Cities Have Grown More Diverse, And More Segregated, Since the `90s

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An overwhelming majority of American cities have grown more segregated over the last 30 years, even as many have grown more diverse, according to a new report from the University of California, Berkeley

Out of the 209 metros throughout the United States that have more than 200,000 residents, 81 percent had grown more segregated since 1990, according to the study, released earlier this week.

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“Racial, residential segregation is, and has been, a mechanism to exacerbate racial inequality,” said Samir Gamhbir, co-author of the report, in a talk presenting the findings. “Not surprisingly, median household income, home values, and homeownership rates in segregated white communities is much higher than segregated communities of color.”

For example, in segregated white neighborhoods, an average of 77 percent of households were homeowners; that number was only 45 percent in segregated non-white neighborhoods. 

These patterns are rooted in a history of discrimination. A full 83 percent of neighborhoods that were redlined — designated as high-risk for home loans by the federal government — back in the 1930s remained highly segregated today, the report found.

The report, from the Othering & Belonging Institute (OBI), introduced a new way to measure segregation, using the difference between the diversity within a census tract relative to the city or metropolitan area in which it is located. That accounts for places like New York, where both the city and metropolitan area are highly diverse, but most residents live in neighborhoods with high concentrations of people of their own race or ethnicity.

In fact, the New York metropolitan area was the country’s most segregated region, according to the report, followed by Chicago, Milwaukee and Detroit, with Miami and Los Angeles coming in fifth and sixth. But whereas New York has barely made progress on integration since 1990, the Miami metropolitan area made one of the biggest leaps toward integration, behind only Savanna, Ga., and San Antonio, Texas. 

In all three cases, the cities lost some of their white population, while gaining Latino population. Miami’s Black population increased by 24 percent, whereas Savanna’s decreased by four percent.

This tracks with the report’s finding that, overall, cities in the Midwest and Mid-Atlantic regions were some of the most segregated and had grown worse over time, while cities in the Southeast and Texas had not continued to integrate.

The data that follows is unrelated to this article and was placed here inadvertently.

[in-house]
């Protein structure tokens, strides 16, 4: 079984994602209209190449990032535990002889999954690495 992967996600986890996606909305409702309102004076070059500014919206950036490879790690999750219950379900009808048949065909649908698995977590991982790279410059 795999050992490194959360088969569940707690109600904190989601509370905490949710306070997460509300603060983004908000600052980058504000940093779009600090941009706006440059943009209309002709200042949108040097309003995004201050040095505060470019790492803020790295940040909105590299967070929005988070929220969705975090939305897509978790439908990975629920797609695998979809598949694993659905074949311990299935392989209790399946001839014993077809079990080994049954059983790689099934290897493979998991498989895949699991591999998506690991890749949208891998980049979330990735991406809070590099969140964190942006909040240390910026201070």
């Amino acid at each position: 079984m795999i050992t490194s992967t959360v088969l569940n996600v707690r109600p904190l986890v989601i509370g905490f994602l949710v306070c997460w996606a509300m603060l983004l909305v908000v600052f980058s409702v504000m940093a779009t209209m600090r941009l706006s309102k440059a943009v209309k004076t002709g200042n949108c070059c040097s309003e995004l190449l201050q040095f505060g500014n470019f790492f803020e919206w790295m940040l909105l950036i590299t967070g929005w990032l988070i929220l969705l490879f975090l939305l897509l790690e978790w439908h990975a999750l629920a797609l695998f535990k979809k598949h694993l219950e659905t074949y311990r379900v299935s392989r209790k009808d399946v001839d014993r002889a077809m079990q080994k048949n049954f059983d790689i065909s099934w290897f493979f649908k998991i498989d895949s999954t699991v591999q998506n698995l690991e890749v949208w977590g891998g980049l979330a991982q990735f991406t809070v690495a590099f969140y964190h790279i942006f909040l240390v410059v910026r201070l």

The report focuses not only on segregated Black and brown neighborhoods, but also on segregated white neighborhoods as well, for example those around the suburbs of Oakland, Calif., and in Marin County north of San Francisco. 

“These are exclusionary white enclaves,” said OBI assistant director and report co-author Stephen Menendian in the presentation. “They have the most significant investments in wealth and resources. And these are places where opportunity can culminate. And these are places where many, many kids of color are excluded.”

Another wrinkle is what happens when historically Black or brown communities become targets for development. For example, the metropolitan Washington D.C. area is the 15th most segregated metro in the country, and has grown less integrated over time. A closer look shows that while some developing neighborhoods have become more integrated since 2000, but that could be a byproduct of gentrification.

“At some point in time, you might see that neighborhoods that are becoming seemingly more integrated could be at the tipping point of becoming more gentrified,” Gambhir said, according to the DCist.

While segregation is certainly not a new issue, for some people the disparate outcomes of the COVID-19 pandemic, which hit lower-income and neighborhoods of color harder than their whiter counterparts, brought home for people that this isn’t a matter relegated to history, the researchers said in the presentation. 

“That history of discrimination, unfortunately, isn’t just in the past,” said Ajmel Quereshi, senior counsel at the Legal Defense Fund. 

He pointed to the aftermath of the Great Recession, as a recent example. In 2008, more than 50 percent of Black mortgage holders had subprime loans, compared with 17 percent of white homeowners. And it’s not like they were less qualified. In 2002, Black were three times as likely to receive a high-risk subprime loan than a similarly qualified white person. 

With a looming eviction crisis, unaffordable cities, a housing crunch, and a booming single-family rental market, it’s easy to see how these patterns can continue to be perpetuated without intervention. 

“A lot of the history that we’re working against is ongoing and very recent,” Quereshi said during the presentation.